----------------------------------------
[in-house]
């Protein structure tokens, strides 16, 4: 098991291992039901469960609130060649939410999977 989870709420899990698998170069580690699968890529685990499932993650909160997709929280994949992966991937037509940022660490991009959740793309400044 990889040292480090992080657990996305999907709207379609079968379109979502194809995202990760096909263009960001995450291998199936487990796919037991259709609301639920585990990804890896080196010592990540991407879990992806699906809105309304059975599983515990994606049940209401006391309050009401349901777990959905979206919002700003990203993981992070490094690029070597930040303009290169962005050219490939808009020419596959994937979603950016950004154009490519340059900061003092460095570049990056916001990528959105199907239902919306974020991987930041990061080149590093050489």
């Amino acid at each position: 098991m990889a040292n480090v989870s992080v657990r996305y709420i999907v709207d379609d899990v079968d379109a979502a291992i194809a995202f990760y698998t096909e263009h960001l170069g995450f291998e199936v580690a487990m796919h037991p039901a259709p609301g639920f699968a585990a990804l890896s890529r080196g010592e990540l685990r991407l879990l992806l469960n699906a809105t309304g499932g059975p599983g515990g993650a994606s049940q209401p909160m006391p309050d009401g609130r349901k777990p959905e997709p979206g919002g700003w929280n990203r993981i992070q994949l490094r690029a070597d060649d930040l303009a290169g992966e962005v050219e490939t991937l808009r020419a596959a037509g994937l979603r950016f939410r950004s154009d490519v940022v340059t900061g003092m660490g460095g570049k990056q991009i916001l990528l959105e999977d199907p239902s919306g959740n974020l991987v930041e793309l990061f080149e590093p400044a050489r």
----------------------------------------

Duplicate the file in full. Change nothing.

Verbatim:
[in-house]
């Protein structure tokens, strides 16, 4: 098991291992039901469960609130060649939410999977 989870709420899990698998170069580690699968890529685990499932993650909160997709929280994949992966991937037509940022660490991009959740793309400044 990889040292480090992080657990996305999907709207379609079968379109979502194809995202990760096909263009960001995450291998199936487990796919037991259709609301639920585990990804890896080196010592990540991407879990992806699906809105309304059975599983515990994606049940209401006391309050009401349901777990959905979206919002700003990203993981992070490094690029070597930040303009290169962005050219490939808009020419596959994937979603950016950004154009490519340059900061003092460095570049990056916001990528959105199907239902919306974020991987930041990061080149590093050489």
């Amino acid at each position: 098991m990889a040292n480090v989870s992080v657990r996305y709420i999907v709207d379609d899990v079968d379109a979502a291992i194809a995202f990760y698998t096909e263009h960001l170069g995450f291998e199936v580690a487990m796919h037991p039901a259709p609301g639920f699968a585990a990804l890896s890529r080196g010592e990540l685990r991407l879990l992806l469960n699906a809105t309304g499932g059975p599983g515990g993650a994606s049940q209401p909160m006391p309050d009401g609130r349901k777990p959905e997709p979206g919002g700003w929280n990203r993981i992070q994949l490094r690029a070597d060649d930040l303009a290169g992966e962005v050219e490939t991937l808009r020419a596959a037509g994937l979603r950016f939410r950004s154009d490519v940022v340059t900061g003092m660490g460095g570049k990056q991009i916001l990528l959105e999977d199907p239902s919306g959740n974020l991987v930041e793309l990061f080149e590093p400044a050489r």